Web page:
On June 30th 1992, Hextall was traded to the Quebec Nordiques along with Peter Forsberg, Chris Simon, Mike Ricci, Kerry Huffman, Steve Duchesne, a 1st round selection (Jocelyn Thibault) in 1993, a 1st round selection (later traded to the Toronto Maple Leafs, later traded to the Washington Capitals - Nolan Baumgartner) in 1994, and $15,000,000 cash for Eric Lindros. He spent the 1992–93 NHL season there, helping the Nordiques to make the playoffs for the first time in several years. Hextall then moved on to the New York Islanders for the 1993–94 NHL season, where he also appeared in the playoffs. The Flyers reacquired him in 1994 and he helped them reach the finals in 1997, although they were quickly swept aside by the Detroit Red Wings in 4 games. He finished out his career with the Flyers in 1999.

Post-retirementEdit

In June 2006, the Los Angeles Kings named Ron Hextall as Assistant General Manager. In addition, Hextall will serve as the General Manager of the Manchester Monarchs of the American Hockey League, the Kings’ primary affiliate.

On February 6, 2008, Hextall became the 19th member inducted into the Philadelphia Flyers Honored members Flyers Hall of Fame in a ceremony during a game vs the Washington Capitals.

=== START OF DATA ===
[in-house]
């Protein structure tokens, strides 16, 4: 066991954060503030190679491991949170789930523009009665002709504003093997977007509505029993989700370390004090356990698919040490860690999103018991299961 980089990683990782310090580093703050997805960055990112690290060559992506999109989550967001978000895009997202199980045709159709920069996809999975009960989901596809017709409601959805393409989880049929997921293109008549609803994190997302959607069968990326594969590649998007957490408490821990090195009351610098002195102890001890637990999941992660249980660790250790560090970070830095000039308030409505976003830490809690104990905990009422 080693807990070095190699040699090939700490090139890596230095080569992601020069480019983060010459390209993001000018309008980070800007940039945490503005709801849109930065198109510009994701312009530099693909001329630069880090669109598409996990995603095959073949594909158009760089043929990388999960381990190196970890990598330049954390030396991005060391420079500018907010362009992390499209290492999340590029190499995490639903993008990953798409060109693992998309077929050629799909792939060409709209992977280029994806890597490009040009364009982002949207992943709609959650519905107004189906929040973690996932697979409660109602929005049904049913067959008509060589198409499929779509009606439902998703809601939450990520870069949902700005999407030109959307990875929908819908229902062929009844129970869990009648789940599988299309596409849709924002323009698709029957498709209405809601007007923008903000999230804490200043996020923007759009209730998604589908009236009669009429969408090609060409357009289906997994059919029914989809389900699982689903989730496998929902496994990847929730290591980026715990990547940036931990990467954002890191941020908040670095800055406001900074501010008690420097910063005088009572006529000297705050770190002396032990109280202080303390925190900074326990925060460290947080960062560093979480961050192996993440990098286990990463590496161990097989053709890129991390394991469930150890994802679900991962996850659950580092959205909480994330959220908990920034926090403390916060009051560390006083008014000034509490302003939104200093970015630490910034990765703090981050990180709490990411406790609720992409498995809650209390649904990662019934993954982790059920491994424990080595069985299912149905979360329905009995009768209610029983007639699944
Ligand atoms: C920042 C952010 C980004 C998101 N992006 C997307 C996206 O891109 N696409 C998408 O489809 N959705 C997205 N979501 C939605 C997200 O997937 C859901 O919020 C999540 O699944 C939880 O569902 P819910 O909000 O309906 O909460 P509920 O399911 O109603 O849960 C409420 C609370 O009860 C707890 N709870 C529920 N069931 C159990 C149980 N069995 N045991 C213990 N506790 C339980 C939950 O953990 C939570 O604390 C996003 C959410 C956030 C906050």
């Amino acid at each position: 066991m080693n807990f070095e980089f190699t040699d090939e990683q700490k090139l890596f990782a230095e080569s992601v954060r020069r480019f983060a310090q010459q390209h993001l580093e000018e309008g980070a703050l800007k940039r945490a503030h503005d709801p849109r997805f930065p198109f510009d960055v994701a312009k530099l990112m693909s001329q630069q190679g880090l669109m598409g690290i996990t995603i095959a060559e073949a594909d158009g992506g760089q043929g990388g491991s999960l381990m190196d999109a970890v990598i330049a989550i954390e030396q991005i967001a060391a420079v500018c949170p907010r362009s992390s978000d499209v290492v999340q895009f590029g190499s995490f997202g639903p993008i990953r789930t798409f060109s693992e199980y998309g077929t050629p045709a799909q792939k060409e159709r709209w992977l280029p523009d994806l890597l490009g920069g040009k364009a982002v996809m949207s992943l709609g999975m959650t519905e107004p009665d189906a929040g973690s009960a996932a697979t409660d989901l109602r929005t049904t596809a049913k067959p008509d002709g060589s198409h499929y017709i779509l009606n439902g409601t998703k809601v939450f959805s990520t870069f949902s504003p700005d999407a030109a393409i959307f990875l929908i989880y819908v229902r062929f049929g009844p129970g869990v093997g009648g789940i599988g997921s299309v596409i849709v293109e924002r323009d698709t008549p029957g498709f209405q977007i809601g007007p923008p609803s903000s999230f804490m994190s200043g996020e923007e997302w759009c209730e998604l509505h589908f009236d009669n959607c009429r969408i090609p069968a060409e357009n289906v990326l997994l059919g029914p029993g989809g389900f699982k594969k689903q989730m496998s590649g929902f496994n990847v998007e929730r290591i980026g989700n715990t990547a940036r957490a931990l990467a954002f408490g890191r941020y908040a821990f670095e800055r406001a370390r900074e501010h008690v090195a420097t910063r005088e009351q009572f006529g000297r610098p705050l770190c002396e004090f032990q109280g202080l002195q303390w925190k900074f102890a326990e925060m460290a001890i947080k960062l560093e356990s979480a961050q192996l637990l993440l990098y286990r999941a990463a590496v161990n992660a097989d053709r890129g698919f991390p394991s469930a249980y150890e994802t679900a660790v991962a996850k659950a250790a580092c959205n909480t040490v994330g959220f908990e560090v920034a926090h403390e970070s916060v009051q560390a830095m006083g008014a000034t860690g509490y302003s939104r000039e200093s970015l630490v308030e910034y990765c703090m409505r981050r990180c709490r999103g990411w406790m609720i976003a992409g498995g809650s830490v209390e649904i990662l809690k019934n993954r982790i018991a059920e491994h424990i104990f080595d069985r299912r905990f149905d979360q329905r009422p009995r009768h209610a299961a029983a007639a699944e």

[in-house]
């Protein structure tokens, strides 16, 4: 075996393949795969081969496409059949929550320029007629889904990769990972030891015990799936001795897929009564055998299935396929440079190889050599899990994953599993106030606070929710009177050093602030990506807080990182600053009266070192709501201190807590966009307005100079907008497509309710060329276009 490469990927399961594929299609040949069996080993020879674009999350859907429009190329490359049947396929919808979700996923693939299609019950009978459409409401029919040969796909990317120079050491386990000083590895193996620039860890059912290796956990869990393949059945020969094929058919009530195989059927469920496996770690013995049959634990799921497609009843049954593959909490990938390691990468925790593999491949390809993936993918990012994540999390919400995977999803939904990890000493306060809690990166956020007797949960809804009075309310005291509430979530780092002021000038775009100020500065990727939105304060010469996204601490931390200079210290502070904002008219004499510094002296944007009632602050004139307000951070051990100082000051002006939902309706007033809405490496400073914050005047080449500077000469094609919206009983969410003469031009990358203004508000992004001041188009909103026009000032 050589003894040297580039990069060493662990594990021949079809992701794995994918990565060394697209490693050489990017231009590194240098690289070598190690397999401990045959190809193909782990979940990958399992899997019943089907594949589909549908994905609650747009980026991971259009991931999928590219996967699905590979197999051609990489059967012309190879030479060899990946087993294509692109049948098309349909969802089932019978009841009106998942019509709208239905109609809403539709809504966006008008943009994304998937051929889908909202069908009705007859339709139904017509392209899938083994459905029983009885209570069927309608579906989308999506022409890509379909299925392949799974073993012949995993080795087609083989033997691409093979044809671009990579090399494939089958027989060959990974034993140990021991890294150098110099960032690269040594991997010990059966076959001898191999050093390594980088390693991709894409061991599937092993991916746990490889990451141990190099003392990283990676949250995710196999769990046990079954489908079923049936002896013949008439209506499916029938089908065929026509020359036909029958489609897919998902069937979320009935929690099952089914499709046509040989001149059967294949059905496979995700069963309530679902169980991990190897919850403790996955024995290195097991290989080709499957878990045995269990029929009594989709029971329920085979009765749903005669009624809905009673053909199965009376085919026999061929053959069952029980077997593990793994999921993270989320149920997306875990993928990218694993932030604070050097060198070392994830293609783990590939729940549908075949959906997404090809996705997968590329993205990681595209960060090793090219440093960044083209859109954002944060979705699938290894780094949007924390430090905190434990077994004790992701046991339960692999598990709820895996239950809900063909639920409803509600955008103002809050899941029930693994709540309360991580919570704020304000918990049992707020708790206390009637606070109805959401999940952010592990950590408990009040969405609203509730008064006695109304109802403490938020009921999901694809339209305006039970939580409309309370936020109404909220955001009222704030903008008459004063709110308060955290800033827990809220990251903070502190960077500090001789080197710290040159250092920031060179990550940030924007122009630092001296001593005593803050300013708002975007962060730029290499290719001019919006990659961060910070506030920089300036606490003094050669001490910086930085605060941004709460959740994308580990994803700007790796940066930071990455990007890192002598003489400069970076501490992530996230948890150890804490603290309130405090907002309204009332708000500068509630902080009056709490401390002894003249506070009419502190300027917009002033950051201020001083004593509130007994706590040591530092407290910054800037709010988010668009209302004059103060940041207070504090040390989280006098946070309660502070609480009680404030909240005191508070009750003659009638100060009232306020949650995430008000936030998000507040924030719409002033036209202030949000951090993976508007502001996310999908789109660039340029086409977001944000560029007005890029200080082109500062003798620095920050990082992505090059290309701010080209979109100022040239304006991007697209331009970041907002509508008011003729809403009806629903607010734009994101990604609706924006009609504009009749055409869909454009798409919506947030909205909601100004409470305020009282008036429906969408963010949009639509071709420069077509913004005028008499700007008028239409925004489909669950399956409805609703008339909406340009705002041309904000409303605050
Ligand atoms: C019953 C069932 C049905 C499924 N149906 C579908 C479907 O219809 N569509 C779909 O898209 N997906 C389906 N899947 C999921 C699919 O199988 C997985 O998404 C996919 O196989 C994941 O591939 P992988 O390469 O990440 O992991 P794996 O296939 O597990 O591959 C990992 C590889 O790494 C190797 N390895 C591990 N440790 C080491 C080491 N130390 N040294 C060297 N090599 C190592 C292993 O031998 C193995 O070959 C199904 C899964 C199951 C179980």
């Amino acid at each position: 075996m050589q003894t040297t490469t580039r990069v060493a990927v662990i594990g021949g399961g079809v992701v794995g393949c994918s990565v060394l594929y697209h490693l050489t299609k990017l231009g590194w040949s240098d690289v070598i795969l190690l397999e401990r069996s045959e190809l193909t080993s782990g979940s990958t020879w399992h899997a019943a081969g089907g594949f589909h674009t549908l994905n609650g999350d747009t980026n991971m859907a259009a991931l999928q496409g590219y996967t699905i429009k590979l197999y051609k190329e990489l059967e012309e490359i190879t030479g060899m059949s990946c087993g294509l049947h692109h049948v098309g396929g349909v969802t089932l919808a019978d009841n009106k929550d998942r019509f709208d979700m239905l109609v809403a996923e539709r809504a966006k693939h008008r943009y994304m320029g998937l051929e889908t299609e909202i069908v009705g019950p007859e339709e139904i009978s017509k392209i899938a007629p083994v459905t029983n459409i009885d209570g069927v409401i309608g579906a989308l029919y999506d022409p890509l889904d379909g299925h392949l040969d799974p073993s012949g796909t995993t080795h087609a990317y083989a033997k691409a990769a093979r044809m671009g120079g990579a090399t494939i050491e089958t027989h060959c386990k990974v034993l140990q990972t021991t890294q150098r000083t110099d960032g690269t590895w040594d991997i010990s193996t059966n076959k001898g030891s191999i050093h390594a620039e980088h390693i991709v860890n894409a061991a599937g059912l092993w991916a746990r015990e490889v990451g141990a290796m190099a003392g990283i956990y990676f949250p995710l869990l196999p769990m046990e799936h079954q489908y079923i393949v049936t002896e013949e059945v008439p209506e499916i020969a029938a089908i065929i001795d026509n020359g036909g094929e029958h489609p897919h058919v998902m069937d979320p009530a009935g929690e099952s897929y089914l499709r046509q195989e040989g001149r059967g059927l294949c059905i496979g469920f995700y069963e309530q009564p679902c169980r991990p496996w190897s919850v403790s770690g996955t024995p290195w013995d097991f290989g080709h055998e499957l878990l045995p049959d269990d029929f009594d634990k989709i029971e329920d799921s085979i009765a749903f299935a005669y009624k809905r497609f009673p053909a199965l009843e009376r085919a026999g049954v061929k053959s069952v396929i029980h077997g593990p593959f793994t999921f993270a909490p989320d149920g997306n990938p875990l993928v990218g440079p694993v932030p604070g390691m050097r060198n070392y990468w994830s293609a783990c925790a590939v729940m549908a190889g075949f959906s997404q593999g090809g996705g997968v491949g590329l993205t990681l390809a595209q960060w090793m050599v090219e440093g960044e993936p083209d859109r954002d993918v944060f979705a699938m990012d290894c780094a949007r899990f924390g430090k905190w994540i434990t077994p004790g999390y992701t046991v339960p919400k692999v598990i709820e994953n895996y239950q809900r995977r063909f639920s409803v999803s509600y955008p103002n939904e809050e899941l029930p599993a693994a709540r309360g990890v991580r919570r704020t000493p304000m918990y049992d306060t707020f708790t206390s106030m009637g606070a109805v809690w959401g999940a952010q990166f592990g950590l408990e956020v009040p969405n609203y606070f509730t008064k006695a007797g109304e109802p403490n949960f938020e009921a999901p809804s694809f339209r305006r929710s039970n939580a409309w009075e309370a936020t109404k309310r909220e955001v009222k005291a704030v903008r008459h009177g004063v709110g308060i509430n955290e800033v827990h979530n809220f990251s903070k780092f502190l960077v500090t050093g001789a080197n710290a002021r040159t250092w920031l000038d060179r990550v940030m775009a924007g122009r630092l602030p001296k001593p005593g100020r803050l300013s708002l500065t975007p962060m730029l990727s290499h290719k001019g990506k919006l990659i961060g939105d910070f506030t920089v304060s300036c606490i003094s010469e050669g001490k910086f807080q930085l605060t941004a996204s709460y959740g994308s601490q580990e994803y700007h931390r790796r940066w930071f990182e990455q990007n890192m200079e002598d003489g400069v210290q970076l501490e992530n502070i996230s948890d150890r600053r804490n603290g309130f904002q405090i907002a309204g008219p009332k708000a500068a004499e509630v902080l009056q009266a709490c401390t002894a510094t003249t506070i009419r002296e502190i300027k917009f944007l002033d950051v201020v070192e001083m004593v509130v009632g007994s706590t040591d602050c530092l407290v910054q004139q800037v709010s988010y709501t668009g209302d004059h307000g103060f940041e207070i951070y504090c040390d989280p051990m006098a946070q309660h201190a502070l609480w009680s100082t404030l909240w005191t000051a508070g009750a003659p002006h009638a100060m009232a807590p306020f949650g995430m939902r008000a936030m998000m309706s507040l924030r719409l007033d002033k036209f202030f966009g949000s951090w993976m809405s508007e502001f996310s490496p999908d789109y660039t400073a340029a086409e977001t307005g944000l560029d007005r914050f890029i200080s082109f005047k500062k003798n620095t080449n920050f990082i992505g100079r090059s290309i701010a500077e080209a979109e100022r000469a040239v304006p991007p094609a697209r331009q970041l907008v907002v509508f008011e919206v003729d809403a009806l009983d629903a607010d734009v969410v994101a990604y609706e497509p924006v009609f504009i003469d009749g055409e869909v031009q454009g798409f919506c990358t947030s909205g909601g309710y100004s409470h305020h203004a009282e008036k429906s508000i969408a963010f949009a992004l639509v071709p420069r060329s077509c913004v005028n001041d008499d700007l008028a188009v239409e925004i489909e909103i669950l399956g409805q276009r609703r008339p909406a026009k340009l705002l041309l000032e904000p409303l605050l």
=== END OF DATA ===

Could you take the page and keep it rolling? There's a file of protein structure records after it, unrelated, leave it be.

Ron's son, center Brett Hextall (Currently playing his freshman year at the University of North Dakota) was drafted by the Phoenix Coyotes in the sixth round (159th overall) in the 2008 NHL Entry draft With that selection, the Hextalls have a chance to become the first family to have four generations play in the NHL.  On May 7, 2014, Hextall was named the new General Manager of the Philadelphia Flyers.

AwardsEdit


Career statisticsEdit

Regular seasonEdit

Season Team League GP W L T MIN GA SO GAA SV% G A PIM
1981–82 Brandon Wheat Kings WHL 30 12 11 0 1398 133 0 5.71 .864 0 0 0
1982–83 Brandon Wheat Kings WHL 44 13 30 0 2589 249 0 5.77 0 4 66
1983–84 Brandon Wheat Kings WHL 46 29 13 2 2670 190 0 4.27 .883 0 8 117
1984–85 Kalamazoo Wings IHL 19 6 11 1 0 4.35 0 2 18
1984–85 Hershey Bears AHL 11 4 6 0 555 34 0 3.68 .888 0 2 4
1985–86 Hershey Bears AHL 53 30 19 2 3061 174 5 3.41 .894 0 2 54
1986–87 Philadelphia Flyers NHL 66 37 21 6 3799 174 1 3.00 .894 0 6 104
1987–88 Philadelphia Flyers NHL 62 30 22 7 3560 208 0 3.51 .885 1 6 104
1988–89 Philadelphia Flyers NHL 64 30 28 6 3756 202 0 3.23 .891 0 8 113